The first students to attend William G. Enloe High School were welcomed by Principal George Kahdy. The year was 1962, a time of great change when the brand-new school in Raleigh became the first in Wake County to integrate without quotas.
To this day, his former students still call him Mr. Kahdy. The graduates of the first five classes – 1964 through 1968 – went on to build families and careers, but they never forgot what they learned at Enloe High School and who inspired them. In 2007, the former students established a scholarship at the North Carolina Community Foundation to help future Enloe graduates attend college and to honor their beloved principal.
Bill Baxley, class of 1966, says Mr. Kahdy represented the model of what you want in a principal.
“I think he was successful because he treated everybody the same,” Baxley says. “... He looked through the lens of humanity and he cared for people. He cared for the teachers. He cared for the janitor. He cared for each one of us.”
Mr. Kahdy, now 100, thinks the credit for the successful beginning at Enloe High School belongs elsewhere.
“I think the main thing was that the teachers were wonderful,” he says. “They were so willing to give a lot of their time, extra time, for various extracurricular activities. They took a real interest in the students.”
Kelli Barham, class of 1968, came up with the idea to create a scholarship at Enloe.
“When the scholarship was established in 2007,” she says, “it was a way to honor Mr. Kahdy for his leadership in public education.” In addition to his time at Enloe, he worked as a special adviser to two North Carolina governors and helped launch the N.C. School of Science and Math.
The alumni group chose to name it the George A. Kahdy Scholarship, Barham says.
“He always said to me: ‘I do not want the scholarship to be about me.’ And when I called him to ask permission to use his name, he said, ‘I always want the focus to be on Enloe,’” she says. “Founding the scholarship established a means to honor a great school’s legacy, classmates, teachers and administration, and the entire extended Enloe family by way of memorials and honorariums for perpetuity.”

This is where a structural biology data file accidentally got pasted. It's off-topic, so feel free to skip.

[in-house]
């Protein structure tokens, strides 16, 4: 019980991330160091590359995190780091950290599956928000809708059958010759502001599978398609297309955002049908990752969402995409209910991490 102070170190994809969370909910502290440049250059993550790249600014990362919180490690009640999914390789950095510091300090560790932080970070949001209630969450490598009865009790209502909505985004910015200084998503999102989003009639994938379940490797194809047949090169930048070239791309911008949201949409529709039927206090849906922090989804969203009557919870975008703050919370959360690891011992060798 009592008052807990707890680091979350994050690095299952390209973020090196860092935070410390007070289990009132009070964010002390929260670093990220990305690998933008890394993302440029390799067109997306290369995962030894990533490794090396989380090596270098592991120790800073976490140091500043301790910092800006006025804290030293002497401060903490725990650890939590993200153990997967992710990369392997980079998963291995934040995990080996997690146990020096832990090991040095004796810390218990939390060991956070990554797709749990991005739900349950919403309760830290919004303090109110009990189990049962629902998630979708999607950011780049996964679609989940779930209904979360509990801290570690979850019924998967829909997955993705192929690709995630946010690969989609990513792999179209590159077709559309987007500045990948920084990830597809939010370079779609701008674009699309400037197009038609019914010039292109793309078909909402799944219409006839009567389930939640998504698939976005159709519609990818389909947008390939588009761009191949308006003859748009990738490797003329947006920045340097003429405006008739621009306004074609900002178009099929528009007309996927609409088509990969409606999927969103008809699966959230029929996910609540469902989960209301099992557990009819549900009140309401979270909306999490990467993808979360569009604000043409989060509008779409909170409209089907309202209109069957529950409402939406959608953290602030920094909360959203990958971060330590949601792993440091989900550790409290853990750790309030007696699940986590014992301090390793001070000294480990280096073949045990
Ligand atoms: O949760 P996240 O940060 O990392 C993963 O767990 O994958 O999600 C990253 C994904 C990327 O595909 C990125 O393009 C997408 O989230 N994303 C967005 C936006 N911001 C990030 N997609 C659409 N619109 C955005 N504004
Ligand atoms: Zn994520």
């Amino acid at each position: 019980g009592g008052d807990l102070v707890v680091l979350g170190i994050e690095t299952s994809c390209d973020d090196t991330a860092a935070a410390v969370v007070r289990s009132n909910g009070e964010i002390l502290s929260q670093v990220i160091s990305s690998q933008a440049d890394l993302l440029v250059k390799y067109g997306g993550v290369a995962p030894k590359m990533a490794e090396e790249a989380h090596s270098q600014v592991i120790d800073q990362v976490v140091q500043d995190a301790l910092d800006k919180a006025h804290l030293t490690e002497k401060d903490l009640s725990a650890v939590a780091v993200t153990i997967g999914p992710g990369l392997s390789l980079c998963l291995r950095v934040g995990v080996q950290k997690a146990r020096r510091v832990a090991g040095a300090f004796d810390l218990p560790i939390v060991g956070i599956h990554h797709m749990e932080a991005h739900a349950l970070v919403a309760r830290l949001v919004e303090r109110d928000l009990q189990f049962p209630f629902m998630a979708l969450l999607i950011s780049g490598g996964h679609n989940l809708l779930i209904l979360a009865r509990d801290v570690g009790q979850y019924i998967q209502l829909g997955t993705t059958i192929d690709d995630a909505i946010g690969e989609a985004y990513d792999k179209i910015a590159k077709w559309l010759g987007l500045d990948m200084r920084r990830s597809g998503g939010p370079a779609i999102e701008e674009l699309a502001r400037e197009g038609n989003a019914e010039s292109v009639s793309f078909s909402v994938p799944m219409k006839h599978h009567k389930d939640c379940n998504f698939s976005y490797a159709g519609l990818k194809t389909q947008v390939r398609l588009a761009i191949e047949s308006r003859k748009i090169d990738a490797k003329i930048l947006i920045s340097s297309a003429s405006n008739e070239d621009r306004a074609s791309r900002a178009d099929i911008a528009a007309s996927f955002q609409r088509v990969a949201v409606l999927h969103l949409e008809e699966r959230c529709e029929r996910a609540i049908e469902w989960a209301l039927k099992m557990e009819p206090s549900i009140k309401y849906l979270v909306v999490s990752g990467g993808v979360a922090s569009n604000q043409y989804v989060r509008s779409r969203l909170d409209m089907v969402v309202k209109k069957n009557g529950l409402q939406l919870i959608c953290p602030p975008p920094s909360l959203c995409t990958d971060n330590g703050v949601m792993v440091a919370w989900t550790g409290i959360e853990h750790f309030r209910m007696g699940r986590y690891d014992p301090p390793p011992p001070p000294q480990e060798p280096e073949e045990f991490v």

In 2012, the advisory committee changed the name of the scholarship to the George A. Kahdy Enloe High School Alumni Scholarship Endowment to emphasize its relationship with their alma mater, and Enloe High School took over the responsibility for the selecting committee.
Mr. Kahdy and the alumni who started the scholarship have kept in touch through the years. “I get cards from them, get telephone calls. I’ve even had some visits.”
On his 100th birthday in October 2021, the alumni held another fundraiser and some of them even joined their former principal’s birthday party by Zoom where it was announced they had raised $37,000 for the scholarship fund.
The scholarship has been going strong, awarding over $112,000 in scholarships since it began, Barham says.
And the scholars? They are amazing, says Barham, who served on the scholarship selecting committee until she moved to the N.C. coast two years ago. “Every one of them are absolutely incredible, just incredible.”
Enloe students who apply for the scholarship must demonstrate good character and integrity, academic achievement, financial need, service to their school and community, and involvement in school activities.
The first scholarship was given in 2008 and $4,000 was awarded, Barham says. As the endowment grew, the multi-year scholarship increased to $5,000 and has now grown to $12,000, Barham said.
Baxley, of Raleigh, said moving the scholarship fund to NCCF has allowed for a pool of money to be established that is invested and protected, allowing the fund to grow and support students in need at Enloe. The committee also utilizes class reunions and other alumni gatherings to fundraise for the scholarship.
The fund highlights the impact of making a long-term commitment in support of a scholarship fund.
“It is such a pleasure to work with an engaged alumni group committed to growing a four-year scholarship and maximizing their impact to support students seeking undergraduate education,” says Kathryn Holding, NCCF’s vice president of development & donor engagement.
Baxley emphasizes that the scholarship is awarded by people at Enloe High School. This year’s selection process “kind of brought home the importance of the Enloe people embracing, engaging and trying to figure out how they are going to continue that legacy into the future,” he says.
Today’s students don’t know Mr. Kahdy, and that’s why the alumni who established the scholarship decided to add Enloe in the name – “so that the younger generations will feel invested,” Barham says. “Everybody likes to give to their alma mater.”
Mr. Kahdy believes that his former students have created an impactful scholarship, but “it costs so much to go to college today that it’d be nice to have a little more value in the scholarship.”
His former students don’t intend to let him down. As the scholarship continues to grow, Barham says, “wouldn’t it be great for it to be $25,000 a year?”